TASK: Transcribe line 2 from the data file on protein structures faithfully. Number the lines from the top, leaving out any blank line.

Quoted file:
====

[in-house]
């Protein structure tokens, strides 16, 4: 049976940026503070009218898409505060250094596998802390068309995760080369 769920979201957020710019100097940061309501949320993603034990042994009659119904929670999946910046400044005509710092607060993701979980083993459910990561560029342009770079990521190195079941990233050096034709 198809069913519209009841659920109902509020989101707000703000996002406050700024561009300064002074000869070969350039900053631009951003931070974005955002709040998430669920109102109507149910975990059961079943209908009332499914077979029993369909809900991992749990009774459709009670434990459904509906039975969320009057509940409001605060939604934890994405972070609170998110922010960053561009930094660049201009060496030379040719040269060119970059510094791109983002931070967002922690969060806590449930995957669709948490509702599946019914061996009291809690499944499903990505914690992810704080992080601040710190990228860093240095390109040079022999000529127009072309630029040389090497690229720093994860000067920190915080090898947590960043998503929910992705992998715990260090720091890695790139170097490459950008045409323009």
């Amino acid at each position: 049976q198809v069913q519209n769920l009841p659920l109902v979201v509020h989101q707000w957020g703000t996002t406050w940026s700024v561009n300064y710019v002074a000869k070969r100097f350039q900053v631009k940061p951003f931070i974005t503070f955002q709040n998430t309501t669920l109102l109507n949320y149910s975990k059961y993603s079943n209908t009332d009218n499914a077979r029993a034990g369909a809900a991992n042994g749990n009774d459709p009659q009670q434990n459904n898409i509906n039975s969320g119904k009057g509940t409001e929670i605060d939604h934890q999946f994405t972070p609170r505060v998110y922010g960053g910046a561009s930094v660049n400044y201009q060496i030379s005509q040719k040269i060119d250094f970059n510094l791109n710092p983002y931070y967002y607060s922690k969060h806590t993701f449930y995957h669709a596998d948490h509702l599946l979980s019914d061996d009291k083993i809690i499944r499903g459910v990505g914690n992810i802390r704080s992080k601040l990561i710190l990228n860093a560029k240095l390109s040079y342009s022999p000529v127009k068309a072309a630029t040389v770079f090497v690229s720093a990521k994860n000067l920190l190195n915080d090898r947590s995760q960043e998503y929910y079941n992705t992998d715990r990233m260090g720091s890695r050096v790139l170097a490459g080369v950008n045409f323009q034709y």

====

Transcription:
């Protein structure tokens, strides 16, 4: 049976940026503070009218898409505060250094596998802390068309995760080369 769920979201957020710019100097940061309501949320993603034990042994009659119904929670999946910046400044005509710092607060993701979980083993459910990561560029342009770079990521190195079941990233050096034709 198809069913519209009841659920109902509020989101707000703000996002406050700024561009300064002074000869070969350039900053631009951003931070974005955002709040998430669920109102109507149910975990059961079943209908009332499914077979029993369909809900991992749990009774459709009670434990459904509906039975969320009057509940409001605060939604934890994405972070609170998110922010960053561009930094660049201009060496030379040719040269060119970059510094791109983002931070967002922690969060806590449930995957669709948490509702599946019914061996009291809690499944499903990505914690992810704080992080601040710190990228860093240095390109040079022999000529127009072309630029040389090497690229720093994860000067920190915080090898947590960043998503929910992705992998715990260090720091890695790139170097490459950008045409323009």